- Yesterday, the director of the independent radio station 'Saraounia FM' and correspondent of 'Radio France International', was arrested by agents of the Gendarmerie in the capital of Niger, Niamey. The arrest came after the station aired an interview with a rebel group, claiming responsibility for Tuesday's attacks on travellers on the trans-Sahara highway.
The Accra-based Media Foundation for West Africa (MFWA) today informs that 'Saraounia FM' director Moussa Kaka yesterday at noon was picked up by the Nigerien Gendarmerie at the radio station and arrested. He was now being "held incommunicado," MFWA says, quoting sources in the Nigerien capital.
The security officers were also said to have searched Mr Kaka's office and home, confiscating his address books and other documents, the regional media watchdog group said, condemning the actions by the Nigerien Gendarmerie.
According to MFWA sources in Niger, Mr Kaka was arrested only after 'Saraounia FM' had broadcast a telephone interview with the head of a new rebel movement in its 11 August afternoon news bulletin. The group had claimed responsibility for armed attacks in the north of the country.
On 10 August, on the evening before the broadcast, armed men had attacked three transport buses between Agadez and Arlit, 1,100 km north of Niamey. The armed men killed three of the passengers, seriously injured 14 others and took hostage two gendarmes accompanying the transport buses.
The government of Niger only informed about the incident on state broadcasters 24 hours after it had occurred. Interior Minister Albade Abouba said in a statement that "armed bandits" had launched "a series of attacks on buses driving along the main trans-Sahara highway in northern Niger."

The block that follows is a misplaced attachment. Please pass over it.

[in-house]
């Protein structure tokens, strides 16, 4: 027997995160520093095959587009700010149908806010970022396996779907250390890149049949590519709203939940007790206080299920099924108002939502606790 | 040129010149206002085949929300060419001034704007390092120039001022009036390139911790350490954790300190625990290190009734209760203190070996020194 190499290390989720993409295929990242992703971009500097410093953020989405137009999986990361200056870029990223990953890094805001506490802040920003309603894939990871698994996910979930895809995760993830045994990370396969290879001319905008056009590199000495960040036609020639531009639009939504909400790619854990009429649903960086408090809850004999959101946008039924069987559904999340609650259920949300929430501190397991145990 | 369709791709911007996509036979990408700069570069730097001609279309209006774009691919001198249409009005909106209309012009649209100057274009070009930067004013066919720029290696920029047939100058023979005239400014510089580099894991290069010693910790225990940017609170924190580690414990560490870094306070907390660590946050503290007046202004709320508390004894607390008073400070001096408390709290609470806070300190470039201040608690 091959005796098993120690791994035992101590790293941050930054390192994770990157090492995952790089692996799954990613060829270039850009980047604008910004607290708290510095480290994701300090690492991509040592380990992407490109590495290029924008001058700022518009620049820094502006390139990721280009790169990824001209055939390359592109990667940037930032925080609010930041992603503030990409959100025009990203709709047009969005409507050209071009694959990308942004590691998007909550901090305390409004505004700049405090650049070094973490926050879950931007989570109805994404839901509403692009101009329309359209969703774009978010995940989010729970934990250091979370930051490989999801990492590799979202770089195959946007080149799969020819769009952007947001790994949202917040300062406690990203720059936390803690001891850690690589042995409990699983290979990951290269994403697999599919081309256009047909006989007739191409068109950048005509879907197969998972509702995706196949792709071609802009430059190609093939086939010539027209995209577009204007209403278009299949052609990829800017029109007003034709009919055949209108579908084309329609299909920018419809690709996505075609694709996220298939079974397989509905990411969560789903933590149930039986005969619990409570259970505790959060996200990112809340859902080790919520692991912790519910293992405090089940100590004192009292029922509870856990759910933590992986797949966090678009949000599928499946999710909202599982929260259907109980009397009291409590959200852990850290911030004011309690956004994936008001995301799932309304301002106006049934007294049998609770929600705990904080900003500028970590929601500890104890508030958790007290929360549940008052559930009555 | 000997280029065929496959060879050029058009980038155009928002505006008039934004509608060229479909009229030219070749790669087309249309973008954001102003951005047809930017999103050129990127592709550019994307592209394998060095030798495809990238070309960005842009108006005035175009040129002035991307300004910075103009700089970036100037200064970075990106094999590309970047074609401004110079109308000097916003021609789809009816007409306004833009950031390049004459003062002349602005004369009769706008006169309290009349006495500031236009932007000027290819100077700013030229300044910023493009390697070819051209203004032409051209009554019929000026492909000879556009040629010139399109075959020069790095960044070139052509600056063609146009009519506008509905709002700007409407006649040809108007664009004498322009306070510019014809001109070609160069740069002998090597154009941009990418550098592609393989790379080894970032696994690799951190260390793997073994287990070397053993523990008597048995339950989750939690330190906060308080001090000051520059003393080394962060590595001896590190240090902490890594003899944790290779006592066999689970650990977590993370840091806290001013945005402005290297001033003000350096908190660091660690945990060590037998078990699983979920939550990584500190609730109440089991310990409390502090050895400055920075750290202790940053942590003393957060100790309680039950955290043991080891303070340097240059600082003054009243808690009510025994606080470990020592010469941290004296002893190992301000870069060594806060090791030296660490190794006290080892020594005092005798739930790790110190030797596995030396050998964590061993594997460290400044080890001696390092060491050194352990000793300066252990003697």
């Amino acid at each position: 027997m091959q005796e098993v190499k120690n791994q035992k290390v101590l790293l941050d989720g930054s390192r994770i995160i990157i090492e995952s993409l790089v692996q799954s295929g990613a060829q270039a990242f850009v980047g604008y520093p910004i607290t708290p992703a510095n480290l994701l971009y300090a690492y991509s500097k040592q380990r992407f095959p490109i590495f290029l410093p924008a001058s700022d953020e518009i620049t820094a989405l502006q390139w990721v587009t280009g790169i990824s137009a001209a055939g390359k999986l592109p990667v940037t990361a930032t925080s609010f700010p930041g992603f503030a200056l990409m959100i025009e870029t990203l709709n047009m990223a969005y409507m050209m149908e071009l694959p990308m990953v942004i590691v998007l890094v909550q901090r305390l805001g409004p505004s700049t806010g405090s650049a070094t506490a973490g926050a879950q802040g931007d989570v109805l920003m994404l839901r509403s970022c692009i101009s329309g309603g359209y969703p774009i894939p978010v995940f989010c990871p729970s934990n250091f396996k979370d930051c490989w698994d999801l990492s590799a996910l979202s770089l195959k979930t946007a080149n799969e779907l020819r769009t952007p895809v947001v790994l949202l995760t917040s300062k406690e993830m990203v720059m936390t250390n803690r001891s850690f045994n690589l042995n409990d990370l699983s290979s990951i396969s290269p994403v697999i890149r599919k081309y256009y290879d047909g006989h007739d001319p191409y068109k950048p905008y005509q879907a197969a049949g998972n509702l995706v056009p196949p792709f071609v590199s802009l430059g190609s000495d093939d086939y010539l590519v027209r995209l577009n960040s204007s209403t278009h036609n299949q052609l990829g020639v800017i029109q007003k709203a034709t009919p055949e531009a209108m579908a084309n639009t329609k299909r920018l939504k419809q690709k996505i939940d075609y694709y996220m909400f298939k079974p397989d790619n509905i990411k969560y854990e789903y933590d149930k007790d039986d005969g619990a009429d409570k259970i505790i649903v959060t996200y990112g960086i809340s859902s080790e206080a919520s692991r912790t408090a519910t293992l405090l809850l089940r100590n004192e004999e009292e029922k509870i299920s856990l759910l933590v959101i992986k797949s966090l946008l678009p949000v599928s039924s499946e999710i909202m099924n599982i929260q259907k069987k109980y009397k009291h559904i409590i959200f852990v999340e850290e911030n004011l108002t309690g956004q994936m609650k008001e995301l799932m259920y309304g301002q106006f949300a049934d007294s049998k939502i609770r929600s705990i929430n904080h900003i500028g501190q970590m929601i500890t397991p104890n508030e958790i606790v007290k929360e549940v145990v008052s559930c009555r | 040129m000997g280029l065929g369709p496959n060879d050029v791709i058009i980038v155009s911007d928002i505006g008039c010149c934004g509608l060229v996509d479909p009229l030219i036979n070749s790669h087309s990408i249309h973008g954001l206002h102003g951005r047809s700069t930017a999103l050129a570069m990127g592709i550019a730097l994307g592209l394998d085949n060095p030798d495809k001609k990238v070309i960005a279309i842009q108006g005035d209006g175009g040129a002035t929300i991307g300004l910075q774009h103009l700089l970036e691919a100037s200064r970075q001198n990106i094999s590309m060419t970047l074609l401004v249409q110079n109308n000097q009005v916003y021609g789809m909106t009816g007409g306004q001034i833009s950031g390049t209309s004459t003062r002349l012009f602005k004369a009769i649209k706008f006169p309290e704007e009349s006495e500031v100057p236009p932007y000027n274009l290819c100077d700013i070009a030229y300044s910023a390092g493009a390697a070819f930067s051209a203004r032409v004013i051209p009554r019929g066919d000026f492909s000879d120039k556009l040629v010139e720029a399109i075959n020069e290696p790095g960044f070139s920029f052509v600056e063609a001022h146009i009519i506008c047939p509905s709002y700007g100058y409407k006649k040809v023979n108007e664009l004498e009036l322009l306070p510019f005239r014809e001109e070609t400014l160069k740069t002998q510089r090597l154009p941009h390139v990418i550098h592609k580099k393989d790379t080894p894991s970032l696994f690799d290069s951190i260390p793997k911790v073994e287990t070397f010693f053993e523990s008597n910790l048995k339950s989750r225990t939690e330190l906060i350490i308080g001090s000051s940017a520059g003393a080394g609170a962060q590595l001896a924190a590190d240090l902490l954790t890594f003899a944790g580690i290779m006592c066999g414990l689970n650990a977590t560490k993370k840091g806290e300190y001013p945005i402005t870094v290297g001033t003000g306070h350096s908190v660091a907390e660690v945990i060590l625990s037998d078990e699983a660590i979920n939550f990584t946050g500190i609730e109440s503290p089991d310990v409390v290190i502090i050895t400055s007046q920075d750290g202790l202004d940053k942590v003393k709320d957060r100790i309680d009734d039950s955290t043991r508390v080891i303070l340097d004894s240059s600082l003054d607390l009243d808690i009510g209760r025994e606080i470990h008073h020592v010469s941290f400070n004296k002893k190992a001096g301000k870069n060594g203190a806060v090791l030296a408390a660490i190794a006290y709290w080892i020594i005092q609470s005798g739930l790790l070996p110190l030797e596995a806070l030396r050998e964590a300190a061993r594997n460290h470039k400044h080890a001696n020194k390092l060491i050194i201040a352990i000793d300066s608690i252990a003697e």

The Minister described the incident as robbery, not as a rebel attack. Following the statement of Minister Abouba, state media and international reporters wrote "bandit attacks on trans-Sahara highway" (UN media).
Only 'Saraounia FM' did further investigations into the case, using its contact network in northern Niger. Editor Kaka found out that there indeed was a new rebel group operating in the inaccessible Saharan north of the country, a group of armed men that have yet to describe their motives for the attack they claimed responsibility for.
The government of Niger originates from a coup-making military junta that has legitimised its grip to power by highly questionable "multi-party elections". In cases affecting national security, the junta-turned-civilians mostly stick to the methods of a military government. Free press reporting on such issues are not welcome.
The MFWA today protested the harsh methods by the Nigerien government. The foundation has sent an appeal to President Tandja Mamadou, "condemning the arbitrary arrest and detention" of Mr Kaka and the confiscation of his personal documents without a search warrant.
According to the regional press freedom body, the Nigerien government should "pursue Mr Kaka through legal channels if it can demonstrate probable cause for any offence he may have committed in the course of his journalistic investigations."
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